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The legal industry continues to change at a lightning pace. Being a good lawyer is just the ticket of entry. To stand out in a crowded marketplace, lawyers—partners in particular—must be willing to think outside the box and make innovation a part of their everyday practice. Today’s law firm partners need to think about innovation and how it can strengthen attorney-client engagement and collaboration, improve operational efficiencies, streamline the delivery of services to clients, and support and encourage information sharing. In short, innovation is a “must have,” not a “nice to have,” and certainly not a passing fad.

Partners can make innovation a powerful tool in their business development toolkit. This article shares insights and tips for creating a law firm environment that fosters innovation and bringing that innovation into your client relationships.

Creating Space to Succeed

The classic design of the law firm office (think stuffed couches and wood panels) is not ideal for innovation or collaboration. But the “startup” style open office layout is not as conducive to the confidential communication or high-focus individual work that often characterizes work as a lawyer. At Reed Smith’s New York office—its largest in the United States—the firm has redesigned its spaces to strike a balance between individual and collaborative workspace.

One example is the “Innovation Hub,” a dedicated space for the firm’s attorneys and clients to meet and generate new ideas. The room is decidedly low-tech, with one wall dedicated as a whiteboard and enough space and comfortable seating for people to stay, relax, and talk. The firm’s aim is to give its attorneys and clients access to expertise, connections, and ideas which will help them to anticipate and solve new challenges and to support them in managing their increasingly complex and fast-moving business environment. For example, a client who is challenged with a specific problem could bring their team into the Hub for a focused working session meet with some of our own sector experts and other potential collaborators from our external innovation community to brainstorm new approaches or solutions to their current business challenges.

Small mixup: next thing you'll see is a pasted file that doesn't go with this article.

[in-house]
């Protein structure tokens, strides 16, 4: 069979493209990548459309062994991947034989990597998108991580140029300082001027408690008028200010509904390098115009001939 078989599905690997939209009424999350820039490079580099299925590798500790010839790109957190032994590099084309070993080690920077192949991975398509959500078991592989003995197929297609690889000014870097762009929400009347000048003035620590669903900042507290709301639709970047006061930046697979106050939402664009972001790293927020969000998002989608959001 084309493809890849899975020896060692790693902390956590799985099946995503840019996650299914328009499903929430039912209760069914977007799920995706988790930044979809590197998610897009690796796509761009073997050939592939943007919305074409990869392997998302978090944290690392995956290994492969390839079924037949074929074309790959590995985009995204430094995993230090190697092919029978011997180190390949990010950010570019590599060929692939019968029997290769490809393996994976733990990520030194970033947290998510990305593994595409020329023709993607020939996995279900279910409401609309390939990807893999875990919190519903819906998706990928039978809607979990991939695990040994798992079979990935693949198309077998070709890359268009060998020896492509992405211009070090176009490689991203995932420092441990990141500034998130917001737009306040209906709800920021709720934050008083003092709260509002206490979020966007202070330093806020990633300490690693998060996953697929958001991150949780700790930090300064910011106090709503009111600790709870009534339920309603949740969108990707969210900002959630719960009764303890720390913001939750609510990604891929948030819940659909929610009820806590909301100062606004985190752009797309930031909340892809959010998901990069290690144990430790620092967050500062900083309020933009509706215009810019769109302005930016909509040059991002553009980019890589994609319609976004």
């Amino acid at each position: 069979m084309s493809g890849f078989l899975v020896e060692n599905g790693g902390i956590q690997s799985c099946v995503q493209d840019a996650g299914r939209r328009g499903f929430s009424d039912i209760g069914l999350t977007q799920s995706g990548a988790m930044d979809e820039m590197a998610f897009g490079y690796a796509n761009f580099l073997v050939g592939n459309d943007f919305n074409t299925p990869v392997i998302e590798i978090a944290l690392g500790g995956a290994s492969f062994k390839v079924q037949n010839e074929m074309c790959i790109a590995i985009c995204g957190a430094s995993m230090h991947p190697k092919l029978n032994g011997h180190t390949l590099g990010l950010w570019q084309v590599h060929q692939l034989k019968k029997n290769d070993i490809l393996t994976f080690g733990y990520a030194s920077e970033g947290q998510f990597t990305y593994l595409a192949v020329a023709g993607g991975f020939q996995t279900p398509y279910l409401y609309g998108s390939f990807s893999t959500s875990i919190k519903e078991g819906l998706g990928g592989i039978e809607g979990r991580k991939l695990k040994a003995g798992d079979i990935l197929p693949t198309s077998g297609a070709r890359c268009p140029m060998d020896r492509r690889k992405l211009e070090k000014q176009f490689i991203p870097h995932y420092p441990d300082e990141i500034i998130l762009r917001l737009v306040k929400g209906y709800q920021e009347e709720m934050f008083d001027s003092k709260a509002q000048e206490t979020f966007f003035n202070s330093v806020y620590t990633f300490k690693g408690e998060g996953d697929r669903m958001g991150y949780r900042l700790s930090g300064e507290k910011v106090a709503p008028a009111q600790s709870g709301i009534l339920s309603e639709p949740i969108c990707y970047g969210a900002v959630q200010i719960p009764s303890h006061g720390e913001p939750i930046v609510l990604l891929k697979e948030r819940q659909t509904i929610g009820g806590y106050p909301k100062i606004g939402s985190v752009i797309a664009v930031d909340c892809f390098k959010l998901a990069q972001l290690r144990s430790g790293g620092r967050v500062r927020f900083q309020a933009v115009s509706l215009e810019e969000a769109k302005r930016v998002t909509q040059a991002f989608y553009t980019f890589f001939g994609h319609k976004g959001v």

Taking client feedback and interest in a particular area of its practice, attorneys in our IP, Innovation, and Information Group have already held a two day “hackathon” in the Innovation Hub. Attorneys worked hand-in-hand with technologists within the firm to build a prototype interactive mobile tool and demonstrate the feasibility of their app idea. What could have taken weeks or months over email and iterative design meetings happened in just two days because the team had the chance for “blue sky thinking” in the Innovation Hub.

Collaboration Is Key

The idea that innovation is something that emerges from a single person’s “eureka” moment is simply not rooted in reality. Innovation really happens when different people have a chance to share their ideas and perspectives, challenge one another’s assumptions, and build something that neither could have accomplished alone. Communications tools at law firms need to go beyond email and instant messages—our communications cannot be transactional. In this constantly-changing environment, attorneys need to be in sync with their client’s business needs, the emerging legal issues, and the facts on the ground.

Reed Smith’s New York office design and technology emphasizes that this kind of hands-on collaboration is an innovation driver. The office design adopts a uniform office size regardless of seniority or title and builds in several collaboration rooms on each floor. These rooms are digital-first, for when the new ideas generated in the Innovation Hub are ready for implementation. The firm is also adding the capability for immersive videoconferencing, where mobile conferencing “pods” can be deployed to make two remote meeting rooms seem like one. Designing our space for collaboration among our attorneys, between our offices, and with clients, is a key driver for innovation—it lets more ideas and perspectives come to the table.